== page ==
In conservation biology, population monitoring is a critical step, particularly for endangered groups, such as steppe birds in European agro-ecosystems. Long-term population monitoring allows for determination of species population trends and also provides insights into the relative roles that environmental variability and human activities have on priority species. Here, we compare the population trends of two sympatric, closely related farmland bird species, the Little Bustard Tetrax tetrax and Great Bustard Otis tarda, in a protected area of Central Spain, which is their main stronghold in Europe. Over 12 years of monitoring, the abundance of Little and Great Bustards shifted in opposite directions in our study area. Little Bustard abundance decreased significantly (both males [-56%], and harder-to-detect females [-55%]), while Great Bustard abundance increased significantly (1,800%). Future surveys should be more precise and frequent for Little Bustards to facilitate evaluation of their population status and trends. We recommend annual surveys in 2–3 important locations by region throughout the breeding range for Little Bustards, while for Great Bustard the current regional monitoring programmes would be sufficient.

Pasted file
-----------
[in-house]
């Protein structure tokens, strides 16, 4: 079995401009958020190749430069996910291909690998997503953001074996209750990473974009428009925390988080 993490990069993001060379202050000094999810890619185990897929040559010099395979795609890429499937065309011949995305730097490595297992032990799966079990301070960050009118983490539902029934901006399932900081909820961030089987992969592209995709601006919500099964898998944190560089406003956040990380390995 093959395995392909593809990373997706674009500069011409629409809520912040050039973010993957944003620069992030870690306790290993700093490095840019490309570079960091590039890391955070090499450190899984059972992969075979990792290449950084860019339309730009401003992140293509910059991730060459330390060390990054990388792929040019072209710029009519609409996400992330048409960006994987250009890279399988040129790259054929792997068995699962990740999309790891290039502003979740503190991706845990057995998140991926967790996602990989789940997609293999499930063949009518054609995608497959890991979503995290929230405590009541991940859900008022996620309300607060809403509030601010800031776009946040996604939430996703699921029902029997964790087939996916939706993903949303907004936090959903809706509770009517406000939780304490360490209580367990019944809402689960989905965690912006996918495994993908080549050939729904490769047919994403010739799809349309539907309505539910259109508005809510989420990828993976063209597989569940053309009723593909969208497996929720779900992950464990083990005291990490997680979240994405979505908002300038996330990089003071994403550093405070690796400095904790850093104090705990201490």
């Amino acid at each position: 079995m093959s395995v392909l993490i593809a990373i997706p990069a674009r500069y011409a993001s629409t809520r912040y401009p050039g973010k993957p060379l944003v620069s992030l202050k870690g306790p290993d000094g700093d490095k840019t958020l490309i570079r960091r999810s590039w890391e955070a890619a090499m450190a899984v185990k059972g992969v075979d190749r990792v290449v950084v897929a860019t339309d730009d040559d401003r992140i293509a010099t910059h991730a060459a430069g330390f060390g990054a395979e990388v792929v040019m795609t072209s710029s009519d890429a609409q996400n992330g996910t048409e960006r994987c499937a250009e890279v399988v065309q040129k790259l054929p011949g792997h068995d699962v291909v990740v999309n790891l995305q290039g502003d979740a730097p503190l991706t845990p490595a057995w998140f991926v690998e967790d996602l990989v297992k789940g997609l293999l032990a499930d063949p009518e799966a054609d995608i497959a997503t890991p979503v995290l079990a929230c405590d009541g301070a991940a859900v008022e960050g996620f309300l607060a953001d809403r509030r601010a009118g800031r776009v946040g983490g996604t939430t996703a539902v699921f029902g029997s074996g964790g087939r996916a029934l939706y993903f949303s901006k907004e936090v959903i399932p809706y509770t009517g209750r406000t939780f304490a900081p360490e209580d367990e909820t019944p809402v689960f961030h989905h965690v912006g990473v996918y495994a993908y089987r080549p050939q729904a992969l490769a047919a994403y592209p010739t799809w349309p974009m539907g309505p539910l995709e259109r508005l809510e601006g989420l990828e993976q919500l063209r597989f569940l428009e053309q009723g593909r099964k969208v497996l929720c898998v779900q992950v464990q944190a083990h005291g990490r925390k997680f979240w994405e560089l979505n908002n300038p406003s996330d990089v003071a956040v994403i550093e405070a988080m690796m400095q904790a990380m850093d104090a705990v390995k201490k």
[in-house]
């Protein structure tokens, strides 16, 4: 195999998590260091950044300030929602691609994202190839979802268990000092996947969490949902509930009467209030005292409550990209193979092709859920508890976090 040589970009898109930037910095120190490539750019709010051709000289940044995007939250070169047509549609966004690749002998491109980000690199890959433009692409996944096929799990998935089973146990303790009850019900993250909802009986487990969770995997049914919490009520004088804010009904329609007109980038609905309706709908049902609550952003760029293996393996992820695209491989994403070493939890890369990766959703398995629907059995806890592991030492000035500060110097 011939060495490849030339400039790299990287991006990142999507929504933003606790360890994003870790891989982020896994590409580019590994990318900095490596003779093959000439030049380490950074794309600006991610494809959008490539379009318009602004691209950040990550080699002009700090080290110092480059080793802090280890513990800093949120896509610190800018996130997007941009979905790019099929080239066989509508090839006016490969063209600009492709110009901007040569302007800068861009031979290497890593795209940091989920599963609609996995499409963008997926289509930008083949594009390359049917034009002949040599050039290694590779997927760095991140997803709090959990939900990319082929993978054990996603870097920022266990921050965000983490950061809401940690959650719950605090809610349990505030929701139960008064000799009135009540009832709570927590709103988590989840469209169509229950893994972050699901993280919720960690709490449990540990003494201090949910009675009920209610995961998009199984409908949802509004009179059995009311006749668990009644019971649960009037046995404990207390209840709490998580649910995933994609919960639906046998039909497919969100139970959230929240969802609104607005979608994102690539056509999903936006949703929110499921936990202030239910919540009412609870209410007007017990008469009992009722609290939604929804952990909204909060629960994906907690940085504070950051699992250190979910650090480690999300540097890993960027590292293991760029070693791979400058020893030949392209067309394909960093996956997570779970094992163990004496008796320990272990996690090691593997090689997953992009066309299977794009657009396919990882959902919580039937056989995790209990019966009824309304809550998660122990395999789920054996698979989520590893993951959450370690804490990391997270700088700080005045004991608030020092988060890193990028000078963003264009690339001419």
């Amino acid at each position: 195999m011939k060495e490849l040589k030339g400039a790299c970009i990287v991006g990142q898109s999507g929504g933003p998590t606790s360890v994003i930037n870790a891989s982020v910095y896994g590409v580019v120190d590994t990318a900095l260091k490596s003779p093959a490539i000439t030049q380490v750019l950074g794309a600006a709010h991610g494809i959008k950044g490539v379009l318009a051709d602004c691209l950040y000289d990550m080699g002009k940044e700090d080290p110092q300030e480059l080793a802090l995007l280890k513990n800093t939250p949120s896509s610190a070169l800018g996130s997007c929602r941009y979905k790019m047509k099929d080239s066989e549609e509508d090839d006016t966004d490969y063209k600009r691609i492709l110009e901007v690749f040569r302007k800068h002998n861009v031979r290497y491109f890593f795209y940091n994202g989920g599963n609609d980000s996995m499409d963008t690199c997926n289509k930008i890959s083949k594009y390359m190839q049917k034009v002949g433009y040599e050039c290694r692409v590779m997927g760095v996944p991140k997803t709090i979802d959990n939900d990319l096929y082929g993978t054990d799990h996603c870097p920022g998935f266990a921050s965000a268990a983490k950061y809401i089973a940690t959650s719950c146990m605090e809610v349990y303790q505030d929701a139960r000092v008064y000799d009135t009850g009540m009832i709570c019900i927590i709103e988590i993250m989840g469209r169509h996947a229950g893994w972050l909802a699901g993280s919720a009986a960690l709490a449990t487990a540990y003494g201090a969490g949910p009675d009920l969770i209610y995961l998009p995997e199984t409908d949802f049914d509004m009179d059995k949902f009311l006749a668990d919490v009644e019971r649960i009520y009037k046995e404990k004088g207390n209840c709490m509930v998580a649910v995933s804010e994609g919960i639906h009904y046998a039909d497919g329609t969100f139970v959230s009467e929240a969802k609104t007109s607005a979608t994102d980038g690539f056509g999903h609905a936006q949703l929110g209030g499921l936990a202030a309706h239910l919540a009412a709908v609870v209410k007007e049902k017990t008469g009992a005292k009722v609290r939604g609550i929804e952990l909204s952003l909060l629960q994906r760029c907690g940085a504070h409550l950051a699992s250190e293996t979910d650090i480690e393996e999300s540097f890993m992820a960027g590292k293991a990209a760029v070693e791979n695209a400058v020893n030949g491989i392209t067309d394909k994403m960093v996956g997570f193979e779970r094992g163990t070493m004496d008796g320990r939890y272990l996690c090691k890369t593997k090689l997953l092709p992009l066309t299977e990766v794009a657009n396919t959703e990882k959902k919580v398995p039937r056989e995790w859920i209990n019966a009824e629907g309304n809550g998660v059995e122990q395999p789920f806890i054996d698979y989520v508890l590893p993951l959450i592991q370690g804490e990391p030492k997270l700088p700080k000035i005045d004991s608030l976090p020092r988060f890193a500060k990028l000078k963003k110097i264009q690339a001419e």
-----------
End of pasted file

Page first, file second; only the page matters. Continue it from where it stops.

Elevated circulating cholesterol levels are a risk factor for CVD which is also associated with sub-optimal vascular function. There is emerging evidence that anthocyanins can cause beneficial cardio-protective effects by favourably modulating lipoprotein profiles. We compared the effects of blood orange juice which is rich in anthocyanins and blonde orange juice without anthocyanins on LDL-cholesterol and other biomarkers of CVD risk, vascular function and glycaemia. In all, forty-one participants (aged 25–84 years) with a waist circumference >94 cm (men) and >80 cm (women) completed a randomised, open label, two-arm cross-over trial. For 28 d participants ingested (i) 500 ml blood orange juice providing 50 mg anthocyanins/d and (ii) 500 ml blonde orange juice without anthocyanins. There was a minimum 3-week washout period between treatments. LDL-cholesterol and other biomarkers associated with CVD risk and glycaemia were assessed at the start and end of each treatment period. No significant differences were observed in total, HDL- and LDL-cholesterol, TAG, glucose, fructosamine, nitric oxide, C-reactive protein, aortic systolic blood pressure and diastolic blood pressure or carotid-femoral and brachial-ankle pulse wave velocity after 28 d ingestion of blood orange juice compared with standard orange juice. The lack of effect on LDL-cholesterol may be due to the modest concentration of anthocyanins in the blood orange juice.